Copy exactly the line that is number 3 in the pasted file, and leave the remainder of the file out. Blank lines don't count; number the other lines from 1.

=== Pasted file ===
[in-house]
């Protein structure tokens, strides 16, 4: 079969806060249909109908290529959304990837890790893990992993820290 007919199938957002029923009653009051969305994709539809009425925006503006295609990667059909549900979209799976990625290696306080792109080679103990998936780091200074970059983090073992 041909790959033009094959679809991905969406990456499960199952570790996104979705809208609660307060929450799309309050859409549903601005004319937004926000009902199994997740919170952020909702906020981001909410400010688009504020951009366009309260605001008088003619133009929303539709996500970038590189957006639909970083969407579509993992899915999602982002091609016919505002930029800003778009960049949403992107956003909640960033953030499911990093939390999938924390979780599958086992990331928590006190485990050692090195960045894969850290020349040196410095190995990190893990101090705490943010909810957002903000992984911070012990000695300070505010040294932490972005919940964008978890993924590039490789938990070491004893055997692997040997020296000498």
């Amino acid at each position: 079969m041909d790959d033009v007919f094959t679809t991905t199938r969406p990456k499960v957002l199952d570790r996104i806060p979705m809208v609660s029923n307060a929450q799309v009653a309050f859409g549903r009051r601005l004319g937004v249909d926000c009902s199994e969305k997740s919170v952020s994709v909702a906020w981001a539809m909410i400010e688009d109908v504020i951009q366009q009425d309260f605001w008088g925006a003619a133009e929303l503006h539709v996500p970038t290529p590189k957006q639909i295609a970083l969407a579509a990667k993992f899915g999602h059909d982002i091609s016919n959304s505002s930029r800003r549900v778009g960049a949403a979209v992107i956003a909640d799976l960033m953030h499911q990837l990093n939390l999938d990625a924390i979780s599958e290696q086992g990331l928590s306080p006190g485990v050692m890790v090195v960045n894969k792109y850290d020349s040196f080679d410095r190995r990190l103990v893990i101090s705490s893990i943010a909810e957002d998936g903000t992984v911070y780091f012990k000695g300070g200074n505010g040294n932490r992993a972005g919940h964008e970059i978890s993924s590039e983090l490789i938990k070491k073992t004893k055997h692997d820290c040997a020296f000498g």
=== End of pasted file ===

């Amino acid at each position: 079969m041909d790959d033009v007919f094959t679809t991905t199938r969406p990456k499960v957002l199952d570790r996104i806060p979705m809208v609660s029923n307060a929450q799309v009653a309050f859409g549903r009051r601005l004319g937004v249909d926000c009902s199994e969305k997740s919170v952020s994709v909702a906020w981001a539809m909410i400010e688009d109908v504020i951009q366009q009425d309260f605001w008088g925006a003619a133009e929303l503006h539709v996500p970038t290529p590189k957006q639909i295609a970083l969407a579509a990667k993992f899915g999602h059909d982002i091609s016919n959304s505002s930029r800003r549900v778009g960049a949403a979209v992107i956003a909640d799976l960033m953030h499911q990837l990093n939390l999938d990625a924390i979780s599958e290696q086992g990331l928590s306080p006190g485990v050692m890790v090195v960045n894969k792109y850290d020349s040196f080679d410095r190995r990190l103990v893990i101090s705490s893990i943010a909810e957002d998936g903000t992984v911070y780091f012990k000695g300070g200074n505010g040294n932490r992993a972005g919940h964008e970059i978890s993924s590039e983090l490789i938990k070491k073992t004893k055997h692997d820290c040997a020296f000498g």